ISSN (Print) - 0012-9976 | ISSN (Online) - 2349-8846

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Caste Census and Its ‘Consciousness’


It has been the general perception forwarded by the opponents of the caste-based census that such an exercise is likely to perpetuate what the former terms as regressive social consciousness, should it happen in reality. This kind of perception, however, leaves unexplained a wide range of causal relationships that can explain the perpetuation of caste consciousness. For example, it leaves out exploitative structures that underlie and renew forms of caste consciousness. If one takes this kind of argument seriously, then one is led to believe that it is the administrative exercise, such as the caste census, that is likely to perpetuate caste consciousness. This argument is similar to the postcolonial argument which also claims that caste enumeration carried out by the colonial state did create a caste consciousness. This argument and perception continue to find resonance even in post-independence India. It thus suggests the following: the demand for opportunity sharing that is proportionate to the numbers of a caste is likely to stick to their caste consciousness, but it would also increase the people’s dependence on the state which has control over the redistributive mechanisms. But such an approach does not answer the central question, namely what else would enable the historically marginalised and deprived castes groups to acquire a consciousness of their relative deprivation except a caste census?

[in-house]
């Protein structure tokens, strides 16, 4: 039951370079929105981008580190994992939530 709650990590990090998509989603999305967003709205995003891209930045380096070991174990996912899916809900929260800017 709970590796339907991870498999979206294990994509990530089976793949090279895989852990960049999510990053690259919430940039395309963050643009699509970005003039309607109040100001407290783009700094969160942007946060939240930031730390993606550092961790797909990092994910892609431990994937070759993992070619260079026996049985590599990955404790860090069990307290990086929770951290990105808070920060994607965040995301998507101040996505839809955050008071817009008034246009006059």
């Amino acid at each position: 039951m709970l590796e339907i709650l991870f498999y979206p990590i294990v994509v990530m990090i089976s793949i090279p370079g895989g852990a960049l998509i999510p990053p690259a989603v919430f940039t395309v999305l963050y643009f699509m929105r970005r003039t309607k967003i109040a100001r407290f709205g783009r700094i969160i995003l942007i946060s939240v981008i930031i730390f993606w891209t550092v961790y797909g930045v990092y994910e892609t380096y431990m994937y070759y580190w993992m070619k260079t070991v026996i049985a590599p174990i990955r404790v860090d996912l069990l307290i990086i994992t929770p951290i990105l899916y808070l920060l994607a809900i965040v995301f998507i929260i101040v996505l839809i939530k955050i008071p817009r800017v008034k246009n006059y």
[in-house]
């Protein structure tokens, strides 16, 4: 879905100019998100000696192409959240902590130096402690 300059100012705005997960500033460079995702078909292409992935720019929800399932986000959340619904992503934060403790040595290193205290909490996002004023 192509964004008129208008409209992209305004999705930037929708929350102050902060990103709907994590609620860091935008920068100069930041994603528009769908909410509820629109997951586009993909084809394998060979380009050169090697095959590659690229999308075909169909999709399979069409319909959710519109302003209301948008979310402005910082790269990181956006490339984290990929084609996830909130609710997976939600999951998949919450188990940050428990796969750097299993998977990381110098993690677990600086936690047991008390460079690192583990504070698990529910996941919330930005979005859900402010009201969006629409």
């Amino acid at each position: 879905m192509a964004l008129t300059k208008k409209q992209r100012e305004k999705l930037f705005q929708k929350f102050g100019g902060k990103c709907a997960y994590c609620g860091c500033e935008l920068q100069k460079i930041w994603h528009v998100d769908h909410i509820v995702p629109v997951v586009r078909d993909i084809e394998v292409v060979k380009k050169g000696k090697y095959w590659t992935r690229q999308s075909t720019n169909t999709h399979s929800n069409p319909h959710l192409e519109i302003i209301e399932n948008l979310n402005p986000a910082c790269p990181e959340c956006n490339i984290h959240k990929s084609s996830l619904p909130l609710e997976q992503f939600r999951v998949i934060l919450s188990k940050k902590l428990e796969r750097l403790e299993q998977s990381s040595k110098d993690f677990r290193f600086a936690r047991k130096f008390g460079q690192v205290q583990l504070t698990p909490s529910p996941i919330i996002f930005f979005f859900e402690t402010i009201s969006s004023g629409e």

When the universal language of expression such as class or gender, in the last half of the 19th century and early decades of the 20th century, was nearly absent or emergent, the deprived were bound to find caste descriptions given in the census as the most useful medium through which they discovered who they are, where they are, and why they are there at the margin. Arguably, it is the caste census that cognitively empowers the lower castes to pose such questions that have a bearing on the ability to compare themselves vis-à-vis the privileged others, that is, the upper castes.

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Updated On : 18th Jun, 2022
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